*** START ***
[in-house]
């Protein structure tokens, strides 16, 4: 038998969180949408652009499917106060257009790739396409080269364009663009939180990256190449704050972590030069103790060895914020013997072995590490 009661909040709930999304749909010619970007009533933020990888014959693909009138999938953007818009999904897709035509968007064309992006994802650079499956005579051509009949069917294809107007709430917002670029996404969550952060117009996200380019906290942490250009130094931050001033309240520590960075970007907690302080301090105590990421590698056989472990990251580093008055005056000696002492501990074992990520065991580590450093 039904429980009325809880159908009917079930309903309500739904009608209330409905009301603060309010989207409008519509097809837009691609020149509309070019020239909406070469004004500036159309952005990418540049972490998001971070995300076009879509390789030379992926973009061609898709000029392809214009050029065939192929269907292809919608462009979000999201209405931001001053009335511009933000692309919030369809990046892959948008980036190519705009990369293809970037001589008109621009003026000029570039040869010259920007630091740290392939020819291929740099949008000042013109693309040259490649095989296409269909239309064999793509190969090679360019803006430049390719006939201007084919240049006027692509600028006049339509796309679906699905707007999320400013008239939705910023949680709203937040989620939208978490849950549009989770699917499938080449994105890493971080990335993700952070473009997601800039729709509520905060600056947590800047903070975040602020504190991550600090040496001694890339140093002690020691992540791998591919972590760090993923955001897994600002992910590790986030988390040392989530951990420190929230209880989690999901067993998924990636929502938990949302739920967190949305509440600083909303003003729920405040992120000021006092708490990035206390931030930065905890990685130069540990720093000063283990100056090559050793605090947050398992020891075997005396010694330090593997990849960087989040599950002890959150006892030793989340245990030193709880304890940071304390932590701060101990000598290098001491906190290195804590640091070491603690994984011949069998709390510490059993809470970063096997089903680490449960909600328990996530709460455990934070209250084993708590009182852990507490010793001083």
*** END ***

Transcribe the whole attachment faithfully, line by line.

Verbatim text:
[in-house]
């Protein structure tokens, strides 16, 4: 038998969180949408652009499917106060257009790739396409080269364009663009939180990256190449704050972590030069103790060895914020013997072995590490 009661909040709930999304749909010619970007009533933020990888014959693909009138999938953007818009999904897709035509968007064309992006994802650079499956005579051509009949069917294809107007709430917002670029996404969550952060117009996200380019906290942490250009130094931050001033309240520590960075970007907690302080301090105590990421590698056989472990990251580093008055005056000696002492501990074992990520065991580590450093 039904429980009325809880159908009917079930309903309500739904009608209330409905009301603060309010989207409008519509097809837009691609020149509309070019020239909406070469004004500036159309952005990418540049972490998001971070995300076009879509390789030379992926973009061609898709000029392809214009050029065939192929269907292809919608462009979000999201209405931001001053009335511009933000692309919030369809990046892959948008980036190519705009990369293809970037001589008109621009003026000029570039040869010259920007630091740290392939020819291929740099949008000042013109693309040259490649095989296409269909239309064999793509190969090679360019803006430049390719006939201007084919240049006027692509600028006049339509796309679906699905707007999320400013008239939705910023949680709203937040989620939208978490849950549009989770699917499938080449994105890493971080990335993700952070473009997601800039729709509520905060600056947590800047903070975040602020504190991550600090040496001694890339140093002690020691992540791998591919972590760090993923955001897994600002992910590790986030988390040392989530951990420190929230209880989690999901067993998924990636929502938990949302739920967190949305509440600083909303003003729920405040992120000021006092708490990035206390931030930065905890990685130069540990720093000063283990100056090559050793605090947050398992020891075997005396010694330090593997990849960087989040599950002890959150006892030793989340245990030193709880304890940071304390932590701060101990000598290098001491906190290195804590640091070491603690994984011949069998709390510490059993809470970063096997089903680490449960909600328990996530709460455990934070209250084993708590009182852990507490010793001083």